E-cigarettes

E-cigarettes are fairly new and there are still some things we do not know. However, current evidence on e-cigarettes indicates they are much less risky than smoking.

E-cigaretteCigarettes deliver nicotine along with thousands of harmful chemicals.

E-cigarettes allow you to inhale nicotine through a vapour rather than smoke. By itself, nicotine is relatively harmless.

E-cigarettes do not produce tar or carbon monoxide, the 2 main toxins in cigarette smoke. Carbon monoxide is particularly harmful to developing babies.

The vapour from an e-cigarette does contain some of the potentially harmful chemicals found in cigarette smoke, but at much lower levels.

What's in a cigarette

If using an e-cigarette helps you to stop smoking, it is much safer for you and your baby than continuing to smoke.

Unlike nicotine replacement therapy (NRT), such as patches or gum, e-cigarettes are not available on an NHS prescription. If you want to use an e-cigarette, you can still get free expert help from your local stop smoking service. 

This infographic from SmokeFree Action provides more information on the use of e-cigarettes in pregnancy.

Baby Fund Calculator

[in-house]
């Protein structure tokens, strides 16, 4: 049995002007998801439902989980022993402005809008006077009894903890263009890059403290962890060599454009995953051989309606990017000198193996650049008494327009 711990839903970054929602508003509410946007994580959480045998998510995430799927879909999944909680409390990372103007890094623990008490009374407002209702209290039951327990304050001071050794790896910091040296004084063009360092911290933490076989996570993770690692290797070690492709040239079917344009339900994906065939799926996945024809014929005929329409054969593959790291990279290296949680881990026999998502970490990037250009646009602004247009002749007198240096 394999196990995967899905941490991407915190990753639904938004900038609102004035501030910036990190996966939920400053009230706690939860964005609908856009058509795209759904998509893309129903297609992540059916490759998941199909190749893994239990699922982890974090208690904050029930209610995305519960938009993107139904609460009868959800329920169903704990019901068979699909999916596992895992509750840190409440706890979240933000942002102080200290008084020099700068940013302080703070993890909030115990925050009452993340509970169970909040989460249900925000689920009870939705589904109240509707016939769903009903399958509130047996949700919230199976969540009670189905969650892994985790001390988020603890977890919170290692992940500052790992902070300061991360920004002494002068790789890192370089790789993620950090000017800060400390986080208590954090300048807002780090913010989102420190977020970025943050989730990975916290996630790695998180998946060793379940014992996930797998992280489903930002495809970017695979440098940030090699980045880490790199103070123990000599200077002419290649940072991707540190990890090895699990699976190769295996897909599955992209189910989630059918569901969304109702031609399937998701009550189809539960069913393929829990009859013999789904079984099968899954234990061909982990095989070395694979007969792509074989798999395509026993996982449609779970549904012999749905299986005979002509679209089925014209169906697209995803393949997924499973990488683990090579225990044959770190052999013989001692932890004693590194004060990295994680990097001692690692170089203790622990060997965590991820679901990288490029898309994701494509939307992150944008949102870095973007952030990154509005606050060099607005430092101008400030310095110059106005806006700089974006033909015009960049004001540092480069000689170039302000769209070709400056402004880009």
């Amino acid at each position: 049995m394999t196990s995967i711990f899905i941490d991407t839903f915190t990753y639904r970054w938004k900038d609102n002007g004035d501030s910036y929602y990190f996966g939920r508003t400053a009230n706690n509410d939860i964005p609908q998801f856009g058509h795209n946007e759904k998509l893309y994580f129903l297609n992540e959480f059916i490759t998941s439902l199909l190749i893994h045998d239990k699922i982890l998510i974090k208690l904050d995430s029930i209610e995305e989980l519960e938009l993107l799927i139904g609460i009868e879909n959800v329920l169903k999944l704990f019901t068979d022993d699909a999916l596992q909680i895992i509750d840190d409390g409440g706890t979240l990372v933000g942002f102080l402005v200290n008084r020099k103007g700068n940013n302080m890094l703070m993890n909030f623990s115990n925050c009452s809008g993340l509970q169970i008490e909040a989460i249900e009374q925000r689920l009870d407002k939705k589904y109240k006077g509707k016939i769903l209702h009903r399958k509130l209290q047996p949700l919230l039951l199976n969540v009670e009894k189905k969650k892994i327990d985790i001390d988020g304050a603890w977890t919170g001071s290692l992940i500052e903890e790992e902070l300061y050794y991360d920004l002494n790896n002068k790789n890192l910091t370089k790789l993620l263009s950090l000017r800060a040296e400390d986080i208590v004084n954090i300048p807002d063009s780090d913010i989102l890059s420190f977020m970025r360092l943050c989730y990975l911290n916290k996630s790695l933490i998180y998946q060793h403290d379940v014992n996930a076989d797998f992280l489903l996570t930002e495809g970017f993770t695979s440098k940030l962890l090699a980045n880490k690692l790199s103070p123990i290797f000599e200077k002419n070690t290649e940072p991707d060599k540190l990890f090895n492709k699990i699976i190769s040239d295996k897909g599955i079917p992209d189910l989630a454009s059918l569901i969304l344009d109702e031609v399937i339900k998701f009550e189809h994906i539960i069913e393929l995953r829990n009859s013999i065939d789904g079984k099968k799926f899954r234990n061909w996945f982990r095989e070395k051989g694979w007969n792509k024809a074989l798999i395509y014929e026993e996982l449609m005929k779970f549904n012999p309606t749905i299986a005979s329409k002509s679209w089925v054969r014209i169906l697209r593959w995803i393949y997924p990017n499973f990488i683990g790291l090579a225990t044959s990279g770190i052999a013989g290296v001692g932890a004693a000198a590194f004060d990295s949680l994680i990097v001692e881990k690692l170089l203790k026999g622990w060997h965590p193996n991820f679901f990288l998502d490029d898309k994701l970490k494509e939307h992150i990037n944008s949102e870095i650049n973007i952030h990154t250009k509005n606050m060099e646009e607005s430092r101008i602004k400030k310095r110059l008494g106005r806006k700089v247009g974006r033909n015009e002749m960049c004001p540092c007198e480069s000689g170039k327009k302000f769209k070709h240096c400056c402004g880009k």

How much could you SAVE by stopping smoking?

How much does a pack of 20 cigarettes cost you?

How many cigarettes do you smoke a day?

Calculate my savings

Find your local Support Service

A range of area specific support services to help you stop smoking are available in East Riding, Hull, North Lincolnshire, North East Lincolnshire, North Yorkshire and City of York. We have also included information and a link to the HNY Swap and Stop initiative. 

Find support now

Lets Stop Together!

Have you found out you are pregnant?

Do you smoke?

If you are looking for help and support to quit smoking during pregnancy anywhere in the Humber and North Yorkshire area then Bump The Habit is here to help and support you.

Find out how we can help

Real Life Stories’

pregnant-lady2

Vicky’s Story

Vicky, 39, from Hull, used to smoke more than 10 cigarettes a day but has now been smoke-free for four weeks (as of July 2020).

Vicky was at college when she first started smoking. It wasn’t something she thought much about initially, but all of her friends smoked and she soon got caught up with the crowd. Once hooked, it became a habit for her, and she was soon smoking up to 10 cigarettes a day, which increased as she got older.

Read more

No upcoming events were found.